As a reminder, at UW, our negotiators onl
y deal with issues of compensation
. The rest of our terms and conditions of employment are set out in the Memorandum of Agreement (major changes to which require a full membership vote) and assorted Class F and FS numbered university policies (changes to these are subject to Faculty Association vetting and approval through the Faculty Relations Committee). Pensions and benefits are governed by the Pension & Benefits Committee, which has representation from all employee groups on campus. Currently, the faculty representatives are Lori Curtis (Economics), Peter Forsyth (Computer Science) and Mary Hardy (Statistics and Actuarial Science).

4. Scheduling

The build for the winter schedule is being done as I write, while we are experiencing the effects of the first on-the-ground run of the scheduling system this fall. How is it working out for you? Please send comments to the Faculty Association President or leave a comment on this blog post.
FAUW is aware that the problem we had foreseen of a deluge of scheduling constraint requests is overwhelming the coping capacities in the Registrar’s Office. We’ve been recommending since last winter term that the successor of the Provost’s Advisory Committee on Timetabling be formed in order to address some of the problems that have come to light in the meantime. Our aim is to have clearer guidelines for chairs to assign levels of priority to scheduling constraint requests, as well as establishing appropriate appeals mechanisms for when scheduling goes seriously awry for a colleague.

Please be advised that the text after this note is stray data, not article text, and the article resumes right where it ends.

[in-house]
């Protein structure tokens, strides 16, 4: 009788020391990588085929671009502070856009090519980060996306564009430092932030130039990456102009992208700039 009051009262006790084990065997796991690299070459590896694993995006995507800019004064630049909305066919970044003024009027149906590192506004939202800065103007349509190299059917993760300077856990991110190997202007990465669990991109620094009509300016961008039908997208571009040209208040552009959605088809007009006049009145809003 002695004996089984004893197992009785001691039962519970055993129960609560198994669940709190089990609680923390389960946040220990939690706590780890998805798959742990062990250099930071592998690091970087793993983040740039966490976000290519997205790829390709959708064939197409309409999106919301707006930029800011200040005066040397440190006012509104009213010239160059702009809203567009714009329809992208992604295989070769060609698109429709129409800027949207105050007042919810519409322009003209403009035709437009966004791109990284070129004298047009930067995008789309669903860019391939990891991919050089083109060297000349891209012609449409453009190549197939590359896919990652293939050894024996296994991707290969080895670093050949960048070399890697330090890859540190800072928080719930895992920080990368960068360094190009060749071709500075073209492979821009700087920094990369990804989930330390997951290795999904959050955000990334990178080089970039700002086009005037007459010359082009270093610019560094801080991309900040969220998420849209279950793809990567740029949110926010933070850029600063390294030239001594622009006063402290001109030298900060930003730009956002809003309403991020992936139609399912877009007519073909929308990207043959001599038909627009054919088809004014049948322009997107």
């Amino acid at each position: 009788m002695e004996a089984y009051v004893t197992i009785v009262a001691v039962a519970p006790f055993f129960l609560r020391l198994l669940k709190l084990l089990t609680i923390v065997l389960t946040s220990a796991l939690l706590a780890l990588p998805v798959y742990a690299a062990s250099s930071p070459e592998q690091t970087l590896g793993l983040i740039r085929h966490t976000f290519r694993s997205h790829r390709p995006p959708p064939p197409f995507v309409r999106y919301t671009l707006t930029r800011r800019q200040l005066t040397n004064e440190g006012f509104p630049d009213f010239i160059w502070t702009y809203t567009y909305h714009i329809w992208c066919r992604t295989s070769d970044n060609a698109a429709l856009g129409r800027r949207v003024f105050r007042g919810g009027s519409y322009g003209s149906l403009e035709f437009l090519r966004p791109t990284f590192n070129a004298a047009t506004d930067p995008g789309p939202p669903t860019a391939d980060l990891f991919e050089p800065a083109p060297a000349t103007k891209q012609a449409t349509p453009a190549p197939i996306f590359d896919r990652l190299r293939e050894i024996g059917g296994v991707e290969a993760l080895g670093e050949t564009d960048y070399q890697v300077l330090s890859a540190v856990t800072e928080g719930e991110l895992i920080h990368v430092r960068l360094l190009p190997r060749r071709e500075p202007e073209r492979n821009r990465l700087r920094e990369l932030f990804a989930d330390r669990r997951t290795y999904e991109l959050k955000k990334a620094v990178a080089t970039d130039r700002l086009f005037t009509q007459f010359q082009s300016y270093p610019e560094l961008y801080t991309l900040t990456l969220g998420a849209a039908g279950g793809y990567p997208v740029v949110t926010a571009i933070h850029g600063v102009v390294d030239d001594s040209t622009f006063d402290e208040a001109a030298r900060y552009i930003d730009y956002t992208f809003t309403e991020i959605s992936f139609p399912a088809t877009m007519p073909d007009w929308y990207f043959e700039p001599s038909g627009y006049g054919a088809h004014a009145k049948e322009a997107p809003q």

5. Electronic expense claims

Pilot testing of the new Concur expense claims system has been going ahead in a number of units within the Faculty of Mathematics. As of this writing, approximately 20 claims have been successfully shepherded through the system without any major glitches. The pilot testing and training of administrative staff on the new system is ongoing (~150 have been trained so far), and will include the undergraduate recruitment team in the Registrar’s Office as well as ~60 co-op coordinators from CECA. Based on the result of these extensive trials, the Steering Committee will be meeting in November to determine the final go-ahead (or not) for this system. The consultation process for the implementation of this system has been exemplary, especially when compared to other large-scale electronic systems that have been deployed on campus over the past several years.

One of the key advantages of the new system will be that it will allow for the processing of per diem expense claims for those accounts that do not involve provincial monies (e.g., Tri-Council grants). Faculty members have been clamoring for the return of per diems ever since UW was forced to do away with them as a result of the tightening of broader public-sector expense regulations at the provincial level.

One lacuna from FAUW’s perspective is that the privacy and security assessment that was made on the system by IST has not yet been made public. We are working to make that happen such that is will be accessible on the university’s website.

A Final, Important Note

On behalf of the Board of Directors of the Faculty Association, I would like to extend our sincerest condolences to the family of the student who died tragically on the last day of Orientation Week during a powerful lightning storm. No words can make up for the tragedy.

Come back on Monday to read about the next five topics in David’s FAUW update.